Words by Doris Cortes Delgado/Photograph by Andrew Hanenberg
ental assisting — an often overlooked career — has many advantages. The course of study is relatively short, the job opportunities are plentiful and it’s a first step for some into the field of dental hygiene. UMDNJ’s School of Health Related Professions (SHRP) accepts 20 students each year into its one-year Dental Assistant Program (DA).
Franck Joseph, a recent graduate, recalls a conversation with his wife a few years back about returning to school. He was a truck driver at the time and wanted a change. “We both were interested in the health field. Since, I’m always smiling and like to help people and make them smile, I decided on dental assisting,” he says.
“The program prepares students for certification in dental assisting, licensure as a Registered Dental Assistant, and licensure as a Dental Radiologic Technologist,” explains Carolyn Breed, EdD, chair of the Department of Allied Dental Health at SHRP. “The course costs approximately $9,000. Classes begin every January with an April 1 application deadline and are located at the Newark and Scotch Plains campuses. The starting salary in this field is about $18 an hour.”
Before choosing dental assisting, Joseph thought about studying to be a dental hygienist but decided against it. “I wanted to be able to do a variety of things. Assistants not only do patient care, they work in offices and laboratories. Hygienists work solely with patients,” he explains.
“There are many students who apply to our Dental Hygiene Program after completing the Dental Assisting Program, although acceptance is not guaranteed,” states Breed. “If a dental assisting graduate is accepted into our dental hygiene program within two years of graduation, the student will enter with advanced standing since 8 of the 11 classes taken in dental assisting are also part of the dental hygiene curriculum.”
After completing the prerequisites, consisting of three college- level courses (anatomy and physiology, one semester of English composition and one semester of general psychology), Joseph was accepted into the program in 2009. (Applicants must have a high school diploma.) He was one of four men in his class. The ratio of males to females changes with each class although the majority of dental assistants are women.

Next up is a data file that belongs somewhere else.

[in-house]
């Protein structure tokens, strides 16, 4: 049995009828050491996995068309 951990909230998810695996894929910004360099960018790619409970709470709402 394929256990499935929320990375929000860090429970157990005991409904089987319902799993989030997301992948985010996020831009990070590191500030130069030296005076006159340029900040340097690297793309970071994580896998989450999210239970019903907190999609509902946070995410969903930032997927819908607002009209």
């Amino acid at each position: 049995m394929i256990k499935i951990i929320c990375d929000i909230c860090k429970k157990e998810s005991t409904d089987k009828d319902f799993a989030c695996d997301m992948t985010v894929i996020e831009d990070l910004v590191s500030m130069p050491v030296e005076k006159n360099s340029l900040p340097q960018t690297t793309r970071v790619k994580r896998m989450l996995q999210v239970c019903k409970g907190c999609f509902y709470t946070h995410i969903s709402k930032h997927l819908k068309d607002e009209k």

While attending the program, Joseph continued to work on weekends. “I know I had to sacrifice and study hard,” he says, “but I was lucky to have had great faculty and professionals teaching me.”
“The year went by quickly,” he continues. “I learned so much within that time that I couldn’t believe it was over. There was pressure but it was also fun.”
Following graduation, Joseph worked for a private oral surgery practice and realized how much he had learned. “It made me feel good knowing that I was taught well and I had learned the latest techniques and equipment. That reflected well on the program,” he says proudly.
While working at the practice, he applied for a job in the Department of Prosthodontics at UMDNJ-New Jersey Dental School and was hired. “Since I went to school at UMDNJ, I know a lot of people here. It’s like working with family.”
Joseph is happy with his career choice. “I love working with people. I want to help them feel better, have a better smile and good oral hygiene,” he says. “I highly recommend this field.”
His advice to anyone who wants to become a dental assistant is to make sure the field is a good fit for you. “It can be challenging to work in people’s mouths,” he says. “You might not be cut out for that. It’s best to know what you’re getting into ahead of time.”
When asked if he would consider dental hygiene in the future, his response was: “For now, I’m very happy. This is where I see myself staying for quite awhile.”.